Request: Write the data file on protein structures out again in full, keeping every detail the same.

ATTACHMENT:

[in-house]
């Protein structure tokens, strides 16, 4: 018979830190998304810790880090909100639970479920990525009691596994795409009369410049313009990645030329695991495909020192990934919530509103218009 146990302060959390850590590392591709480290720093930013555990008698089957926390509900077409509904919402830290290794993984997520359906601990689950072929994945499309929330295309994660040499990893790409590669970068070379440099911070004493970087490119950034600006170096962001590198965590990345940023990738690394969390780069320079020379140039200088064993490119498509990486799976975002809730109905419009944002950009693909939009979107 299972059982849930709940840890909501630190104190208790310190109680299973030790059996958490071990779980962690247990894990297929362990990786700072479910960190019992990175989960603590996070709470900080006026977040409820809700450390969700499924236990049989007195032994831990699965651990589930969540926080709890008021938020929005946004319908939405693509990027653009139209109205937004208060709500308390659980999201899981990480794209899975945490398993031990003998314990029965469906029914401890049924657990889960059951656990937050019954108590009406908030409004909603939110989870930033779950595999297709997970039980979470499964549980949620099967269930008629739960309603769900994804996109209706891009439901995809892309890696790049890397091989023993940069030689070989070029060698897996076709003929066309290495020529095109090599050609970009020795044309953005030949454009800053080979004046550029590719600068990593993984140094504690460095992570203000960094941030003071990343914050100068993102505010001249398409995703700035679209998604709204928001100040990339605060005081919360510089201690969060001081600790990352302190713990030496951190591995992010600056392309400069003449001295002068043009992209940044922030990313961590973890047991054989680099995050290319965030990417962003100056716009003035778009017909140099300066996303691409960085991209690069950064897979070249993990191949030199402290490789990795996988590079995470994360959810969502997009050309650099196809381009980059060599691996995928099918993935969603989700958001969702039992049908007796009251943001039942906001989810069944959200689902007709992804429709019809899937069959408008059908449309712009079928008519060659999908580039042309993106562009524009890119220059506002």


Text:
[in-house]
């Protein structure tokens, strides 16, 4: 018979830190998304810790880090909100639970479920990525009691596994795409009369410049313009990645030329695991495909020192990934919530509103218009 146990302060959390850590590392591709480290720093930013555990008698089957926390509900077409509904919402830290290794993984997520359906601990689950072929994945499309929330295309994660040499990893790409590669970068070379440099911070004493970087490119950034600006170096962001590198965590990345940023990738690394969390780069320079020379140039200088064993490119498509990486799976975002809730109905419009944002950009693909939009979107 299972059982849930709940840890909501630190104190208790310190109680299973030790059996958490071990779980962690247990894990297929362990990786700072479910960190019992990175989960603590996070709470900080006026977040409820809700450390969700499924236990049989007195032994831990699965651990589930969540926080709890008021938020929005946004319908939405693509990027653009139209109205937004208060709500308390659980999201899981990480794209899975945490398993031990003998314990029965469906029914401890049924657990889960059951656990937050019954108590009406908030409004909603939110989870930033779950595999297709997970039980979470499964549980949620099967269930008629739960309603769900994804996109209706891009439901995809892309890696790049890397091989023993940069030689070989070029060698897996076709003929066309290495020529095109090599050609970009020795044309953005030949454009800053080979004046550029590719600068990593993984140094504690460095992570203000960094941030003071990343914050100068993102505010001249398409995703700035679209998604709204928001100040990339605060005081919360510089201690969060001081600790990352302190713990030496951190591995992010600056392309400069003449001295002068043009992209940044922030990313961590973890047991054989680099995050290319965030990417962003100056716009003035778009017909140099300066996303691409960085991209690069950064897979070249993990191949030199402290490789990795996988590079995470994360959810969502997009050309650099196809381009980059060599691996995928099918993935969603989700958001969702039992049908007796009251943001039942906001989810069944959200689902007709992804429709019809899937069959408008059908449309712009079928008519060659999908580039042309993106562009524009890119220059506002």